Diabetes – What is Diabetes?
Diabetes is a serious illness that is affecting millions of people each year. It occurs when the body fails to produce enough insulin, or fails to utilize the insulin it has effectively.
The good news is that it can be treated and treated or delayed through diet, exercise and medications. It is also crucial to understand the symptoms so you can tell whether you are suffering from a condition and seek treatment.
What is diabetes?
Diabetes is an ongoing (long-lasting) health condition that affects the way your body converts food into energy. It happens when your pancreas doesn’t produce enough insulin, or fails to use it as efficiently as it should.
Insulin is a hormone that helps cells absorb and utilize sugar, which is called glucose. Type 2 diabetics do not produce enough insulin or their bodies are unable to use it effectively.
The blood sugar levels rise with time in both forms of diabetes. This can lead to issues with the kidneys, eyes and feet. It could also harm your heart arteries and brain.
Type 1 diabetes
Type 1 diabetes is an autoimmune disease which means that the body’s immune system attacks and destroys insulin-producing cell in the pancreas. The destruction can happen over several months or even years and eventually lead to the absence of insulin completely.
People suffering from type 1 diabetes need to take insulin every day. They must also monitor their blood glucose levels and adjust food, insulin and activity levels in order to keep their blood glucose within an acceptable range.
Type 2 diabetes
If you have type 2 diabetes your body doesn’t make insulin as it should. Insulin is a hormone that helps your cells move glucose (blood sugar) from your blood into your cells which can then be used as energy.
Type 2 diabetes sufferers need to treat their condition by consuming a balanced diet and exercise. They may also have to take medications to control their blood glucose levels.
The signs of diabetes in women
Diabetes is a chronic illness that affects all races, ethnic groups, ages, and genders. However women are at higher risk than males.
Women who suffer from diabetes are more likely to develop complications, including heart disease (the most frequent diabetes-related complication) and loss of vision.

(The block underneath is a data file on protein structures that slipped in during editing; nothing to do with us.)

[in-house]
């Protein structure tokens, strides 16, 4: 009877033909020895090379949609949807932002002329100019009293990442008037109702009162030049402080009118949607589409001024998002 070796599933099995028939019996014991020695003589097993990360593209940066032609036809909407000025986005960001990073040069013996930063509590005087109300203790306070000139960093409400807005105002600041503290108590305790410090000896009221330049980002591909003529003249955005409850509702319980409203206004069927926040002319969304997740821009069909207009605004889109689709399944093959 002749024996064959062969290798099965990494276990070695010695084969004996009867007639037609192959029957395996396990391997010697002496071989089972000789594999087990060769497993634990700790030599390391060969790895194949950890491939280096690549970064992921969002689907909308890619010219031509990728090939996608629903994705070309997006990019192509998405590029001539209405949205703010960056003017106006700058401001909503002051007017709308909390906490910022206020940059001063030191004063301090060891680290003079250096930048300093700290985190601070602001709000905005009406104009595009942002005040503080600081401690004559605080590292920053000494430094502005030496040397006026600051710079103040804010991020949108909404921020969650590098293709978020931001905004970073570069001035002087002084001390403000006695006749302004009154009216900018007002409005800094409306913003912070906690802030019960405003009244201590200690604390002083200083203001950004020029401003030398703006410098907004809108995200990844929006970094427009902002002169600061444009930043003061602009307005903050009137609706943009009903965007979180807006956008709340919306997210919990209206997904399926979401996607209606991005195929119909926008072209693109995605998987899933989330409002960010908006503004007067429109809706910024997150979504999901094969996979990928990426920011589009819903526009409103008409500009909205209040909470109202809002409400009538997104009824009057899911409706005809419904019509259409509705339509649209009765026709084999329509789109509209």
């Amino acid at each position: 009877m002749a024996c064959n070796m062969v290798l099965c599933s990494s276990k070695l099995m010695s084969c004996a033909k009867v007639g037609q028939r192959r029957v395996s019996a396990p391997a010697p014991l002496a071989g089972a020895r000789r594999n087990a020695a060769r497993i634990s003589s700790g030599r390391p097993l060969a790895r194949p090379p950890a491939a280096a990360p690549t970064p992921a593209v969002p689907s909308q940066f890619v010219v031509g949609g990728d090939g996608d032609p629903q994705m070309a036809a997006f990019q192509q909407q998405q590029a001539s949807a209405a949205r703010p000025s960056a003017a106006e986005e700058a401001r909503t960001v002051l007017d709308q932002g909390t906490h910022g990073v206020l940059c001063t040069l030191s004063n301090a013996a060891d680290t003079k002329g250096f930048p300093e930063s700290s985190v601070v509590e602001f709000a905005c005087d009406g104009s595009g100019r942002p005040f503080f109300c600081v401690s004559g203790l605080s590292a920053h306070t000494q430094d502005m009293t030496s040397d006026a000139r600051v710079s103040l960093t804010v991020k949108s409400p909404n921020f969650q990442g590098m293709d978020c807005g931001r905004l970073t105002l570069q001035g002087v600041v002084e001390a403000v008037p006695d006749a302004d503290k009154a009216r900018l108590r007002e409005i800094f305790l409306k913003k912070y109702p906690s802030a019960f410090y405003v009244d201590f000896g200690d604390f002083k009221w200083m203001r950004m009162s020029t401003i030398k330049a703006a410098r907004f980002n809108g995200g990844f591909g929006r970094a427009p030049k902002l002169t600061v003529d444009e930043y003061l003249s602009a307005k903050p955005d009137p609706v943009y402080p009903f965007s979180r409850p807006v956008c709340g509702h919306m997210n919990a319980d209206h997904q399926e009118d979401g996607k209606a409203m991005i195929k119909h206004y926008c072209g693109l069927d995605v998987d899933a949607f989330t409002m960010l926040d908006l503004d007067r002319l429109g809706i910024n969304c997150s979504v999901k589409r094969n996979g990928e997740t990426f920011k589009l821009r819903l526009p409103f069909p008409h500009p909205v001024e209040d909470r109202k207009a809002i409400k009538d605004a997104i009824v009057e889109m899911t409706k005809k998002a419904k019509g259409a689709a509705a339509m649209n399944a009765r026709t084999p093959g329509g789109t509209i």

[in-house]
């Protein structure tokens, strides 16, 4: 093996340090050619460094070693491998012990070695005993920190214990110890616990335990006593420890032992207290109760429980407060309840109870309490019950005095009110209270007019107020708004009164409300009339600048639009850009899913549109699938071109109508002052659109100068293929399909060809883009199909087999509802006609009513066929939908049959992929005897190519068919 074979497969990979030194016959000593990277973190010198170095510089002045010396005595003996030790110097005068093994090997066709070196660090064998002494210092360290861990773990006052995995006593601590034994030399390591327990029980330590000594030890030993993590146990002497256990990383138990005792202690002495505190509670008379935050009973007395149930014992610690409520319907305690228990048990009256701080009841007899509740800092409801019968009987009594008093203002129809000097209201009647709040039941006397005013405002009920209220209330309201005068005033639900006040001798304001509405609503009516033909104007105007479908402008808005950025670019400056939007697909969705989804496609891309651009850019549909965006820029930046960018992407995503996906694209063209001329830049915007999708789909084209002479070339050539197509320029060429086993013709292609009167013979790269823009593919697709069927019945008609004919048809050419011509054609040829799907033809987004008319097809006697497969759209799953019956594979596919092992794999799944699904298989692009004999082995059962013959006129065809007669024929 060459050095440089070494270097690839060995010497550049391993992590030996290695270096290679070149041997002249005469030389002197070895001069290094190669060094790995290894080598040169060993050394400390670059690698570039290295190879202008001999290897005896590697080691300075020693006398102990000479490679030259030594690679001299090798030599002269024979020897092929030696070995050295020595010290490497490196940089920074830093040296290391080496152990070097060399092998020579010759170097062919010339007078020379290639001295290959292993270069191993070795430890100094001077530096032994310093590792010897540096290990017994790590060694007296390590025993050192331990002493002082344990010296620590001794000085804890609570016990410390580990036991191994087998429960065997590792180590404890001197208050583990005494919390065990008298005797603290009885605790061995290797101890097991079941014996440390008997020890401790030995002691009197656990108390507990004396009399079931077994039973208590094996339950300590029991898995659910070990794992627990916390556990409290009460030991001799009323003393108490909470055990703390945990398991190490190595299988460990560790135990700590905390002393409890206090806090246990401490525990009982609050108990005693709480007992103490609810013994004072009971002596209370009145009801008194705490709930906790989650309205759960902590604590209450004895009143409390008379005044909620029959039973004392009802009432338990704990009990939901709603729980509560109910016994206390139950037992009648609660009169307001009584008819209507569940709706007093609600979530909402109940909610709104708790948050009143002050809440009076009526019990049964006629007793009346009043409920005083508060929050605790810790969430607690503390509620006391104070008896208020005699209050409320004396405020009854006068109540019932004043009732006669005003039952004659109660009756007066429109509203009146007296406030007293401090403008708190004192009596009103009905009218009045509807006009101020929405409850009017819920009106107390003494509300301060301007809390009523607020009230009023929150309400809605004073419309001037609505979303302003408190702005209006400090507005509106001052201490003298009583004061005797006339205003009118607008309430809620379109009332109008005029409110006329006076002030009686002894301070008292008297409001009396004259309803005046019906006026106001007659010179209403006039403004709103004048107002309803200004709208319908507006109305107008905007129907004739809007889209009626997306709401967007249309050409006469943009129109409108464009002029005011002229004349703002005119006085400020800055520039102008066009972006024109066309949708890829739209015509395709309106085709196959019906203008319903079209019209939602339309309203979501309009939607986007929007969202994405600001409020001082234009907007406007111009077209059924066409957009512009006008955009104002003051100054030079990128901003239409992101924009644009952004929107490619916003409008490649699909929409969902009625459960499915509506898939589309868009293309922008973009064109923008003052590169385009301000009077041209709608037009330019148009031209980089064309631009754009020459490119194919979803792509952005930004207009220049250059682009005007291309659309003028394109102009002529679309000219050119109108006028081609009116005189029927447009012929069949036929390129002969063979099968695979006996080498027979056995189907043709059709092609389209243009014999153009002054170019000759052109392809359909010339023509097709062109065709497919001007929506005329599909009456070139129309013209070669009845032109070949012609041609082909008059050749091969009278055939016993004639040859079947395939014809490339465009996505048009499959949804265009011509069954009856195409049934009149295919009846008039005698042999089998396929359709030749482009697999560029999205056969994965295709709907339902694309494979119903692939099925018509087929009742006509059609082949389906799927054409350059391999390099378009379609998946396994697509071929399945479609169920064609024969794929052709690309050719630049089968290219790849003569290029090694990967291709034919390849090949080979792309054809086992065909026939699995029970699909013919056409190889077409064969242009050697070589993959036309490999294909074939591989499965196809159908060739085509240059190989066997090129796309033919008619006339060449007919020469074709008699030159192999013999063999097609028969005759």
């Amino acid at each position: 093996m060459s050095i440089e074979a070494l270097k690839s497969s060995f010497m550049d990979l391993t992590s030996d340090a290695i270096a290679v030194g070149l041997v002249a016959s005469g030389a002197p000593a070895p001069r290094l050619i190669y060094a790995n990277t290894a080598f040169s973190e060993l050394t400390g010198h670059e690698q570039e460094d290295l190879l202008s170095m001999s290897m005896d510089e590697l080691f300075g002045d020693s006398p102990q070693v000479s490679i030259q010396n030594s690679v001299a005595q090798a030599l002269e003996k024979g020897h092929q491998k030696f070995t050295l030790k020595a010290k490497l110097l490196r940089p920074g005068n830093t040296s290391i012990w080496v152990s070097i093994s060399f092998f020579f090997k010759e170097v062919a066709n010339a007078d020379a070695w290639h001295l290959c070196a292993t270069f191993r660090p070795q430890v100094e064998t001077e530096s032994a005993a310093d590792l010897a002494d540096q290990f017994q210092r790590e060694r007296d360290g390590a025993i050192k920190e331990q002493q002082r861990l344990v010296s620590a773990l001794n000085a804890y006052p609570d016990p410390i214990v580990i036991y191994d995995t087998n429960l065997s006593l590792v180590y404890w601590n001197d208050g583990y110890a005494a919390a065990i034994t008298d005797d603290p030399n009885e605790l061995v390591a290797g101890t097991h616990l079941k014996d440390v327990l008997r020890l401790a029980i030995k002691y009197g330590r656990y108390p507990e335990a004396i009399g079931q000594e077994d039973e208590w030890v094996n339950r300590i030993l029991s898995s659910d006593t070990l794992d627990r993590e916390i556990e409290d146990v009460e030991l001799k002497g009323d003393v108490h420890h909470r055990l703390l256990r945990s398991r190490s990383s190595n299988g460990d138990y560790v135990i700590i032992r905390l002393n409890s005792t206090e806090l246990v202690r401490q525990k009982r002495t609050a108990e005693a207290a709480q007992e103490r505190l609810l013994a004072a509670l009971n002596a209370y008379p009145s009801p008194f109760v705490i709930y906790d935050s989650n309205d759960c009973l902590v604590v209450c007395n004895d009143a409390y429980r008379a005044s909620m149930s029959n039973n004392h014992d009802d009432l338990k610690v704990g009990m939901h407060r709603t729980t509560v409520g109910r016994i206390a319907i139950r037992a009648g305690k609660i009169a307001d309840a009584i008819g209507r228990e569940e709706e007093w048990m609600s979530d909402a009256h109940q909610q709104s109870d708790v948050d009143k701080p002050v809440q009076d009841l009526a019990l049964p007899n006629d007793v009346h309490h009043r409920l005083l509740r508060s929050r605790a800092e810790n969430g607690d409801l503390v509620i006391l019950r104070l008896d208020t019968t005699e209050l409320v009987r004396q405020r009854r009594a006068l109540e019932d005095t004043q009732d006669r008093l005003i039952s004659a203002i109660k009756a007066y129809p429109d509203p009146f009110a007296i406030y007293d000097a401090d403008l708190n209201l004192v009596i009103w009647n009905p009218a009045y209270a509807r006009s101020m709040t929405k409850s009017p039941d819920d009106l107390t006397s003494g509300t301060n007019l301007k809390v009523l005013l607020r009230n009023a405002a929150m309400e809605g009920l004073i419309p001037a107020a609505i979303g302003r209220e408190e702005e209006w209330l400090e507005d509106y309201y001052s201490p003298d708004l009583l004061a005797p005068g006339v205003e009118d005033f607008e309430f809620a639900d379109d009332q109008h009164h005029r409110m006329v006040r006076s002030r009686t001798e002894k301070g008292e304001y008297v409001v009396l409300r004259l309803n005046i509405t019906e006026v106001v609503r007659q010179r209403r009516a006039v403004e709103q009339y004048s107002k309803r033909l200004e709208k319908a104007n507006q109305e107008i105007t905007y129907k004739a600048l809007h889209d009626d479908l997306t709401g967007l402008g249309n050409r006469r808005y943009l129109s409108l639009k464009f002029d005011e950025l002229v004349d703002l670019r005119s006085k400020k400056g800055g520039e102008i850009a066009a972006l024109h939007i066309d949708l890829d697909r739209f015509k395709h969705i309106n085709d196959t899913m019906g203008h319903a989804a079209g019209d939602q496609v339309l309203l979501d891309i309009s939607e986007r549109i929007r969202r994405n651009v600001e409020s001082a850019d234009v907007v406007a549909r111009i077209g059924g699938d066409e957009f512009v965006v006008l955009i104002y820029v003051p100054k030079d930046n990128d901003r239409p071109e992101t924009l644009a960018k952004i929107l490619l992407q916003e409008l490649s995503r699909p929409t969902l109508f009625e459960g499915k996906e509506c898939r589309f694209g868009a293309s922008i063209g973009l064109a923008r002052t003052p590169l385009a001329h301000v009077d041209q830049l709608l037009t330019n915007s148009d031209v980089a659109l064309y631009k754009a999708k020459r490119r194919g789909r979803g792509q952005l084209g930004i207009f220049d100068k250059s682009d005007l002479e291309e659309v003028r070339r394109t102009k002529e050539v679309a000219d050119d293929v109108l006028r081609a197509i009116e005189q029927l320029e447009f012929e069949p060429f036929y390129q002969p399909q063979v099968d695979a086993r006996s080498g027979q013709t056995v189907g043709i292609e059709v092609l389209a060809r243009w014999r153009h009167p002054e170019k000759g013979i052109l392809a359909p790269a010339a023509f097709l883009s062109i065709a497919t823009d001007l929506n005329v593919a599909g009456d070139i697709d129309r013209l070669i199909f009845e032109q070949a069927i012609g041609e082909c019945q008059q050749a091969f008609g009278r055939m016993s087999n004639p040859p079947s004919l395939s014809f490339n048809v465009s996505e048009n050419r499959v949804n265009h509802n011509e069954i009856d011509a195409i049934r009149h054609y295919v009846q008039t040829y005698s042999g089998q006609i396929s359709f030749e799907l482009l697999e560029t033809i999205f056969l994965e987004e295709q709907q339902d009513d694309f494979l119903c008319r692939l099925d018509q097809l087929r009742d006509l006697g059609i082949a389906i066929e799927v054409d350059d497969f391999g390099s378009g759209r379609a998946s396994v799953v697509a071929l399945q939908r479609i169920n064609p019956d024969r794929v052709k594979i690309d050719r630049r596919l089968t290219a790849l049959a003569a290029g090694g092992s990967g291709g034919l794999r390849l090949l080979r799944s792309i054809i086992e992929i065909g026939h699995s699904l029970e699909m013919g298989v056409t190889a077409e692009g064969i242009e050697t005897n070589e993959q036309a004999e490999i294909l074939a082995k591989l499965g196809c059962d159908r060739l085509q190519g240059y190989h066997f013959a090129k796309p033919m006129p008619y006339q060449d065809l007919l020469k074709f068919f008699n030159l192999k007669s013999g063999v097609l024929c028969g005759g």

One early warning sign of diabetes in women is a rise in thirst and urine, a condition known as polydipsia. This is because diabetes can cause excess sugar to build up in your blood and kidneys are unable to filter it out.
Diabetes in men Men: Symptoms
Diabetes is a disease in which cells are not able to use glucose (blood sugar) for energy. This is typically because the pancreas doesn’t produce enough insulin.
This results in high blood sugar levels. Your body will then attempt to lower these levels by flushing the excess glucose in your bloodstream via urine.
People with diabetes frequently have a thirsty feeling and must drink large quantities of fluids. This can be up to four liters a day.
Men may also lose weight since their bodies rely on muscles for energy instead of fat. This is due to the fact that their blood sugar levels stay high for long periods of time.
A healthy diet for diabetes can be a key part of managing the condition. It can help regulate blood sugar levels, manage weight and reduce the risk factors that can lead to heart disease.
You should include whole foods in your diet, including fruits, vegetables, and whole grains. Also, dairy products that are low in fat products and legumes are a good choice. It should also be low in saturated (unhealthy) fat and added sugars.
You might consider limiting your consumption of drinks that are sweetened with sugar. These drinks usually contain lots of sugar in them which can result in high blood sugar levels.
Your doctor may suggest diabetic medications to help keep your blood glucose (blood sugar) levels in a normal range. These medications are typically combined with lifestyle changes like diet and exercise to help you manage your diabetes.
If your blood sugar is not well controlled with one medication, you may need to add a second medication. Your doctor will work with you to choose the most appropriate medication for your needs and preferences.
Newer medicines like glucagon-like peptide-1 receptor agonists and sodium-glucose cotransporter-2 inhibitors lower blood sugar levels, have kidney and cardiovascular benefits and lower the risk of complications. They also help with weight loss, and they are available in tablet and injection forms.